Cybercriminals have published the access data and IP addresses of over 515,000 servers, routers and IoT devices on a hacker forum. This data can be used to control vulnerable devices using the remote maintenance service Telnet. This could allow attackers to connect to the devices, install malware and use it for their own benefit, for example to set up a botnet for Distributed-Denial-of-Service (DDoS) attacks. In a DDoS attack, a targeted system and its Internet services become unusable due to a deliberately induced overload. In practice this means massive interruptions of all internet-based services and devices, resulting in immense costs. In many cases, such devices even become irreversibly unusable.

Where does the data come from?

According to a report on  ZDnet, the data comes from a provider of DDoS services. On the forum, the hacker reported that he had automatically scanned the entire network for devices with open Telnet access. Then he started to experiment with default passwords or easy-to-guess combinations. He collected the extensive list of access data—a so called bot list—and published it. This list is dated from October to November 2019. In the past, comparable collections have been used for large-scale attacks and to spread malware. For example, in June last year, the malware Silex destroyed 2,000 IoT devices in just a few hours. Brickerbot destroyed around two million devices in 2017. To do this, the malware logged into the infected IoT devices with standard access data and overwrote disks and partitions with random data. Silex also deletes the firewall settings, removes the network configuration and then switches off the device, rendering the IoT devices are unusable.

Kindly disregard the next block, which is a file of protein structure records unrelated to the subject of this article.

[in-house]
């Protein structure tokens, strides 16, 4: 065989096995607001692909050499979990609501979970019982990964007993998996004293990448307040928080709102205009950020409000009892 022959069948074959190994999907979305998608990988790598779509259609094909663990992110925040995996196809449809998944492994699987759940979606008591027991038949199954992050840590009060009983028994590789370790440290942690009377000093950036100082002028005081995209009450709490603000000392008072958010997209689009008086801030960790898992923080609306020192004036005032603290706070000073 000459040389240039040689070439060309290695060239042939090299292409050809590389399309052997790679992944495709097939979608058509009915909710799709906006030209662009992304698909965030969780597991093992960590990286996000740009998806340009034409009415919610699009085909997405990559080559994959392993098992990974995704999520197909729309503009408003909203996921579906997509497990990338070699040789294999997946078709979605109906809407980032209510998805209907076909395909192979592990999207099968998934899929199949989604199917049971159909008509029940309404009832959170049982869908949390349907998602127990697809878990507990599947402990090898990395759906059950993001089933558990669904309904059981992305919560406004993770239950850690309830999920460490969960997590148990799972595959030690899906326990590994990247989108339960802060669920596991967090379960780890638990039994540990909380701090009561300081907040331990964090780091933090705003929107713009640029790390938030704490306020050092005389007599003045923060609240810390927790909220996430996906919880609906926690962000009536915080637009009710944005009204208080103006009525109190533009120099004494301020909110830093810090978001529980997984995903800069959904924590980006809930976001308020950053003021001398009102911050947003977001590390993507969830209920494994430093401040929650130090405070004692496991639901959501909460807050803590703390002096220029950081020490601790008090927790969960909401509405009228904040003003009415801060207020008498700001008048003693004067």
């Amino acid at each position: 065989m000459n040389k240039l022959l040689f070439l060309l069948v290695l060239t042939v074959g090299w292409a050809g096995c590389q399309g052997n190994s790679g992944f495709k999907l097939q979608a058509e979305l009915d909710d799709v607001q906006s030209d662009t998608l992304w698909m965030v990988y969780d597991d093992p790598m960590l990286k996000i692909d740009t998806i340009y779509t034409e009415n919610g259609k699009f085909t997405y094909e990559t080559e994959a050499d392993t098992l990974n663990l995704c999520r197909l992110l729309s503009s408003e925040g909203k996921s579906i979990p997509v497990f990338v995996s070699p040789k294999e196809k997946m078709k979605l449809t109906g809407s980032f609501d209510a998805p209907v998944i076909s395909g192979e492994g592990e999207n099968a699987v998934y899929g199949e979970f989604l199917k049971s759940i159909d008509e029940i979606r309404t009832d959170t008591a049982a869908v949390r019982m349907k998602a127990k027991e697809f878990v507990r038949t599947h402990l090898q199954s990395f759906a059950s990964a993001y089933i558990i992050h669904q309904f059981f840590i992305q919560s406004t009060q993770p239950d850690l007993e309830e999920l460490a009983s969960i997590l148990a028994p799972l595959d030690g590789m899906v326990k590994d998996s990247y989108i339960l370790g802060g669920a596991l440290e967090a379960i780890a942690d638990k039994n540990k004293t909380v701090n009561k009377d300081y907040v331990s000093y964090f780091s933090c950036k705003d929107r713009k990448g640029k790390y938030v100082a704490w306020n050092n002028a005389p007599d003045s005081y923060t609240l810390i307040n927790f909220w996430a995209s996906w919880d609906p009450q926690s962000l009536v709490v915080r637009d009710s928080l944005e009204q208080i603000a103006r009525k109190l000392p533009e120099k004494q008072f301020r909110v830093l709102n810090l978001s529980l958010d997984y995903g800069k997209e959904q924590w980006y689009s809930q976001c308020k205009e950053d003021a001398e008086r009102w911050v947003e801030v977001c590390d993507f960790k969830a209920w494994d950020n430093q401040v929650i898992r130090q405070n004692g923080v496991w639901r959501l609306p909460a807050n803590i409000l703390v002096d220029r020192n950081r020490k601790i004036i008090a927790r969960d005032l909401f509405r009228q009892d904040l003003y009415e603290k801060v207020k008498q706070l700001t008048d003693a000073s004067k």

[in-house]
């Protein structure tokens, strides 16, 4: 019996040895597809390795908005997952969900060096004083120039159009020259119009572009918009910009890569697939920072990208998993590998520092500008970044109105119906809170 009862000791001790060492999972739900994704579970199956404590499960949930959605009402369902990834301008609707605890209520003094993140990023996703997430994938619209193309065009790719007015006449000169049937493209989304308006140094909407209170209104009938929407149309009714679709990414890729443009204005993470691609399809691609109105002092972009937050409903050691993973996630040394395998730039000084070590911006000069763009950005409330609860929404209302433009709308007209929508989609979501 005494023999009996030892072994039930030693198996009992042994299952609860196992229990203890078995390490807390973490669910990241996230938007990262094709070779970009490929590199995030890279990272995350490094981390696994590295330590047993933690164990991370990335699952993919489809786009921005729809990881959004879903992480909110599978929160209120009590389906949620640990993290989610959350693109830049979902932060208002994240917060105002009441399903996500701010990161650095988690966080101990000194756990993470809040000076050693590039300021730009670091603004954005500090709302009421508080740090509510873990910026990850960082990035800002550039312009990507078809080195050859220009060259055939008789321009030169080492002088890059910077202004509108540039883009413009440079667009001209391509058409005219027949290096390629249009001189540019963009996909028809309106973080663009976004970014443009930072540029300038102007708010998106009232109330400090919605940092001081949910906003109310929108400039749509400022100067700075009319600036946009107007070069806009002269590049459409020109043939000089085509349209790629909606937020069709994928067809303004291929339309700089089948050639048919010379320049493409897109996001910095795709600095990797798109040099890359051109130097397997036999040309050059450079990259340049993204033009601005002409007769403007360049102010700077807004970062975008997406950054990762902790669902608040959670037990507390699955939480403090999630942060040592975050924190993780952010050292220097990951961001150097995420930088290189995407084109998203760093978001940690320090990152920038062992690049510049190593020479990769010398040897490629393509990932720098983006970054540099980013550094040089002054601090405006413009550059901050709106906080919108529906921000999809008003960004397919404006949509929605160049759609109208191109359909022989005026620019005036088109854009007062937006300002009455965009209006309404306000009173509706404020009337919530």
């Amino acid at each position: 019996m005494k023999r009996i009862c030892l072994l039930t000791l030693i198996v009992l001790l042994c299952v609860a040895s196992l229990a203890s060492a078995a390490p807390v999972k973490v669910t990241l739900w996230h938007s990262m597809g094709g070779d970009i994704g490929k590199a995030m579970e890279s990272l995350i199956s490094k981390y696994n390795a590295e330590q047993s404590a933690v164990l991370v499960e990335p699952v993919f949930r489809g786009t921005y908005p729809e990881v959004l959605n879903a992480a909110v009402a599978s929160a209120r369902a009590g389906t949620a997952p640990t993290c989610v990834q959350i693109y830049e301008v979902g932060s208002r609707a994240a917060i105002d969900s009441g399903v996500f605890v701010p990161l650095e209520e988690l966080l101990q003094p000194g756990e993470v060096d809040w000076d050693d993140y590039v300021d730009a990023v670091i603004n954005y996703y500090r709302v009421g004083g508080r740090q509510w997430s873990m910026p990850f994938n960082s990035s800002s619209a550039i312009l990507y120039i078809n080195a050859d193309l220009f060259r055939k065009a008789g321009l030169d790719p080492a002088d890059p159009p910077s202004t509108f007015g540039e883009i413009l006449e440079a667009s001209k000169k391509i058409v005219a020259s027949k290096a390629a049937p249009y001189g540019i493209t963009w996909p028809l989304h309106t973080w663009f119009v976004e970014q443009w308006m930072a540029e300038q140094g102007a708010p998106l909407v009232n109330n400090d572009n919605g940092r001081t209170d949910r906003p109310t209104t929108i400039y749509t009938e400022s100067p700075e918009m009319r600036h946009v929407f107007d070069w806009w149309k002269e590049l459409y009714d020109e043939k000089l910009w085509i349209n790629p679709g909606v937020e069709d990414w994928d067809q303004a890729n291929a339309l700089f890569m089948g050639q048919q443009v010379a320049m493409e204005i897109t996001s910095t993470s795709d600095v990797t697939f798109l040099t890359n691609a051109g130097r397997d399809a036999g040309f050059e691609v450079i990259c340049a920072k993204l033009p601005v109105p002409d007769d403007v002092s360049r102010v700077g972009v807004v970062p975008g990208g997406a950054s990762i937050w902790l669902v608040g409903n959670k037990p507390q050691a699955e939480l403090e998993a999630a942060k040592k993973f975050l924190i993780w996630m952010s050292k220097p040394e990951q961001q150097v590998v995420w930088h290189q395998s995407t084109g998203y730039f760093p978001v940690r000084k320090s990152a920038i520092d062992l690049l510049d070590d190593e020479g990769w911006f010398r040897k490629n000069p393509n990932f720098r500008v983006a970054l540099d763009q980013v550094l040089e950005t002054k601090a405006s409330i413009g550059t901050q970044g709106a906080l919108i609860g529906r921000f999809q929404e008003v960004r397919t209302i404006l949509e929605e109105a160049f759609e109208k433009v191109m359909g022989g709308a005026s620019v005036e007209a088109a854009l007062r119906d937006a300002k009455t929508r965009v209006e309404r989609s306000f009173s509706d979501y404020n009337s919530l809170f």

Panda users are protected

As a user of our IT security solution Panda Adaptive Defense 360 you have nothing to worry about. Adaptive Defense 360 ensures the security of all endpoints on your corporate network by using advanced technologies and self-teaching systems. In order to prevent malicious processes, all data is centrally monitored in real time and classified 100%. This is how anomalies get noticed and attacks that attempt to install malware via an IoT device will be stopped before any malicious activities can occur.